3 Replies Latest reply on Mar 10, 2010 6:01 AM by dustinmattison

    Supply chain security - do I place a fence around an island?

    peter.boyce Newbie

      Is there any point in placing a fence around an island?


      Customs and Boarder Security requirements prescribed by some countries do not account for the local variations that many businesses encounter. A checklist that is prescriptive disadvantages many would-be participants, from a cost perspective if they apply all the criteria, or a business perspective if they choose not to participate in the programs.


      Many businesses have a desire to comply with the Customs security regulations like C-TPAT, EU-AEO, STP and other emerging schemes, either for the lauded trade and facilitation benefits, client contractual requirements or simply as good citizens.

      Whatever the reason, businesses are facing a growing number of variations of National Customs Security regulations.

      Oddly enough – all are supposedly based on the World Customs Organisation (WCO) SAFE Framework of Standards (Authorised Economic Operator criteria) yet no country is fully compliant with the Framework, resulting in a growing number of varying schemes.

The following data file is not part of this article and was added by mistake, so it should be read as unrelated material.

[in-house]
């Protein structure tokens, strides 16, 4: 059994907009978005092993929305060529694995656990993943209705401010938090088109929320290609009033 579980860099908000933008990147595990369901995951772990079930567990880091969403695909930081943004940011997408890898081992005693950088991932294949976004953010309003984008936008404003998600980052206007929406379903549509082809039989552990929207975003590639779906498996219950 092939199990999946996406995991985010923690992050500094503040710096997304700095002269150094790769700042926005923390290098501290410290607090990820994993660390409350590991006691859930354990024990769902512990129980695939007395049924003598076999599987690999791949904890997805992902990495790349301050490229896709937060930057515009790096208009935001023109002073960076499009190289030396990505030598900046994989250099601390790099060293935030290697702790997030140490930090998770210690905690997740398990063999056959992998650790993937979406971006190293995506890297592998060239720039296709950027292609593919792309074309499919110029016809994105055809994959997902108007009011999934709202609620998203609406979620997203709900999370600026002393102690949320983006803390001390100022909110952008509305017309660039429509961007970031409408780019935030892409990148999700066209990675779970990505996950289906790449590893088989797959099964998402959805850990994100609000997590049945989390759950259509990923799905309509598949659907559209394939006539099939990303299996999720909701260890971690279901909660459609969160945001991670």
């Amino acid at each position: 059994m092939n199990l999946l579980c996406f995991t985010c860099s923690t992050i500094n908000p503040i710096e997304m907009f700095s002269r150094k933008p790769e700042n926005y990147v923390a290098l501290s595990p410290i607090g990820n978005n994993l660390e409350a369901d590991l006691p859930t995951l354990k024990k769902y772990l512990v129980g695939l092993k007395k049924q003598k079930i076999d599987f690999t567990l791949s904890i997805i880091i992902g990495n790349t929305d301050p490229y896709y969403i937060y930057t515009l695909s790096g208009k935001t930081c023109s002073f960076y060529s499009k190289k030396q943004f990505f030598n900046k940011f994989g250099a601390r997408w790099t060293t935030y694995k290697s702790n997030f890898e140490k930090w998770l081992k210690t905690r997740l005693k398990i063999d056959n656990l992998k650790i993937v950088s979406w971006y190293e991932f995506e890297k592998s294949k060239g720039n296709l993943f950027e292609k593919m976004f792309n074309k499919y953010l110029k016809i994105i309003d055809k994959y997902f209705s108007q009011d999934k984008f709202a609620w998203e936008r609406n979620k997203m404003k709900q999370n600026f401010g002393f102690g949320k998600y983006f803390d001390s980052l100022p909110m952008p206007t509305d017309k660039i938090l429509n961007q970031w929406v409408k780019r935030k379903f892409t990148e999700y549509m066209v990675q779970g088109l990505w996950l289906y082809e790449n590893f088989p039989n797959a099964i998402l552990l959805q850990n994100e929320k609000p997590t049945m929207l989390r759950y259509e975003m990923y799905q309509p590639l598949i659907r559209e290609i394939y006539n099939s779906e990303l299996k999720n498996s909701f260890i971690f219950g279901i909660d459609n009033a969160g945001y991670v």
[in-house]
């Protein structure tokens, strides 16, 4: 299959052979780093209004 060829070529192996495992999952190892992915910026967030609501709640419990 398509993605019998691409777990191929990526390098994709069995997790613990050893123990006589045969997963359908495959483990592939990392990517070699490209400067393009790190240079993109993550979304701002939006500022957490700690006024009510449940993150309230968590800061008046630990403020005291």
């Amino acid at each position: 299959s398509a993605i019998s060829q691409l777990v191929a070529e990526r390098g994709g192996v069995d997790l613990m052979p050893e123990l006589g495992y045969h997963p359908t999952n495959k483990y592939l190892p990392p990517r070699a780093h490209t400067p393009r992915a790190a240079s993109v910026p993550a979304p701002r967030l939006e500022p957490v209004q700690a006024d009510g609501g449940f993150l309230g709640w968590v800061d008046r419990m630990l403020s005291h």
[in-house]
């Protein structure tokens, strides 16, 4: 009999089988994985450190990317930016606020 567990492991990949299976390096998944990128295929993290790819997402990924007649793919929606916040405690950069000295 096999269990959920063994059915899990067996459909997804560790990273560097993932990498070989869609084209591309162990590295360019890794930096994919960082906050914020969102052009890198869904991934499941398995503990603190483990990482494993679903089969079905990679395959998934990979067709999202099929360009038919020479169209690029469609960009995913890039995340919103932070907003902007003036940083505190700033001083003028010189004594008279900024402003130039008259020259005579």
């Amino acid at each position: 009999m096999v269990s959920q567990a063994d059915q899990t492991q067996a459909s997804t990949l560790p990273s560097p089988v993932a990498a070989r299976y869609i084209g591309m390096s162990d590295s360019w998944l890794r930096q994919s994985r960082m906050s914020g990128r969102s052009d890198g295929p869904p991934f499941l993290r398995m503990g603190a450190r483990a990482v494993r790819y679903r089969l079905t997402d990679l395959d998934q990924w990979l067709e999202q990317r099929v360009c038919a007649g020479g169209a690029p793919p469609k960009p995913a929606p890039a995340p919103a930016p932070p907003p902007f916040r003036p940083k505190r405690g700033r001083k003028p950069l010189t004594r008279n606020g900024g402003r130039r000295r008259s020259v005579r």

Customs Departments and Businesses have differing sets of objectives when it comes to Supply Chain Security (Terrorism -v- Business Interests), yet both can be achieved through the utilisation of a RISK BASED management system that identifies Assets, Threats, Vulnerabilities and the Likelihood and Consequences of a Security related incident - then managing the plausible risks.


      There is a way of managing any number of variations to differing Customs security programs through the use of the risk based ISO 28000 - security for the supply chain, but this then requires the regulators to understand and apply the principles of risk management.


      So the question still remains;

      Is there any point in placing a fence around an island?



        • Re: Supply chain security - do I place a fence around an island?
          dustinmattison Apprentice

          What are some justifications by companies for not investing in proactive risk mitigation?